Origin of the Gong
Experts state that the word Gong comes from Malaysia. However, all cultures capable of producing bronze had some type of Gons. Gongs have been created in Southeast Asia, India, Tibet, China, Korea, Japan. Indonesian gongs, in particular, produce a specific tone. The reverberation is moderate. Another type of Gong, the Chinese chan luoi is especially popular in orchestras and music therapy.
The Magic of Gong Nowadays
The Gong was introduced to West during the period of colonization and became a part of the traditional orchestra. Today, Gongs are used for a variety of purposes other than music. They are most often connected with spiritual purposes. Gongs are used in temples as an accompaniment to weddings and other religious rituals. With the advent of pop music and the growing demand for experimental unusual sounds, a new application for the Gong in contemporary music emerged.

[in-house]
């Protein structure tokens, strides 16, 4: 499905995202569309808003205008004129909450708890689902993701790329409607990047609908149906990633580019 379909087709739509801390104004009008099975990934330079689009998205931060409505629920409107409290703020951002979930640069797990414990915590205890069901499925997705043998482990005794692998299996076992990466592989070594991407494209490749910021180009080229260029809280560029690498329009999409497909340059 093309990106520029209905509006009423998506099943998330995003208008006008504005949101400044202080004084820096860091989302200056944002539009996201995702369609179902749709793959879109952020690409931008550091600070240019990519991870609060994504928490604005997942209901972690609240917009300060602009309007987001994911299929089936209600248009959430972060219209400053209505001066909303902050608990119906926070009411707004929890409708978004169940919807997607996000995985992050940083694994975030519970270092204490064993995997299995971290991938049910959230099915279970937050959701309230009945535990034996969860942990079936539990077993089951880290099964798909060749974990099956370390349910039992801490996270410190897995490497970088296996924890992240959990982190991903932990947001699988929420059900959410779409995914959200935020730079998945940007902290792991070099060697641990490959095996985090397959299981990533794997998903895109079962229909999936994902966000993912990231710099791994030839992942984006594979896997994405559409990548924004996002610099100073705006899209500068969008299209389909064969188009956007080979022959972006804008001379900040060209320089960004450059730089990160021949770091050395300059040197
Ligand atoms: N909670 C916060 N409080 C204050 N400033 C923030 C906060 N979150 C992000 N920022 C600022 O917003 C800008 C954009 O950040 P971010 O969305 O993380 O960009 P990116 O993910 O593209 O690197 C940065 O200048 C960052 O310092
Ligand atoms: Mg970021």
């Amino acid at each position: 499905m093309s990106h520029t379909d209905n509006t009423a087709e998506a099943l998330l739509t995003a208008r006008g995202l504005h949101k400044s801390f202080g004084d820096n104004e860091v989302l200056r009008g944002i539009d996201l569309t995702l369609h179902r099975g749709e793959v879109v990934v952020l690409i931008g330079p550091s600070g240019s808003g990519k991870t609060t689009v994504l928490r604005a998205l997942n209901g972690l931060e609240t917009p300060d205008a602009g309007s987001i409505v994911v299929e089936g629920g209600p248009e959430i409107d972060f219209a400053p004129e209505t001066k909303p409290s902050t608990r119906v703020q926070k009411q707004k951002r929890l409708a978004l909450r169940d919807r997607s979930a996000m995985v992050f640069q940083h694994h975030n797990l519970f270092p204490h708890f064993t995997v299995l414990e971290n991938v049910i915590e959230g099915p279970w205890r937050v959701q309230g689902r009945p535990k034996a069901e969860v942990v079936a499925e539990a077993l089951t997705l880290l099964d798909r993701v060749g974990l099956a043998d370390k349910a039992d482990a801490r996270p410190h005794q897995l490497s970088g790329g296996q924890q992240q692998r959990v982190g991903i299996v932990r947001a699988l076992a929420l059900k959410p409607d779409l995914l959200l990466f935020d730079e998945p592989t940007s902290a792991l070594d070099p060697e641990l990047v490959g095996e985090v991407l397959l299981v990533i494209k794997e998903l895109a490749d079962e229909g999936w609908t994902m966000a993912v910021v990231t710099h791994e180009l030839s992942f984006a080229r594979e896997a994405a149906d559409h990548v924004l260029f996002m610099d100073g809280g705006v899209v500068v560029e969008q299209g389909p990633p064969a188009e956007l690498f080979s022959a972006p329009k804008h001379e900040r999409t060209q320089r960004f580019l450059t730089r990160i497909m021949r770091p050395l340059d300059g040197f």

Creation of Gong
Gongs are made of bronze. The primary alloys in the creation of a Gong are made of copper and tin, but small amounts of lead, silver and gold are often added to alter the characteristics of the sound. The production of a Gong includes the process of forging, hammering, and tuning. Musicians use a variety of tools that generate different types of sounds. These include Gong Mallets of Lambskin, Solid Woolen Mallets, Soften Silicon Mallets.
Every sound has a complex effect on the nervous system. The vibrations stimulate the sensory neurons connected with the organs. What follows is an effect that occurs in an immaterial way. Sound is transformed directly from physical body energy to the dream body through the vibrating nodes or chakras, the force of life energy.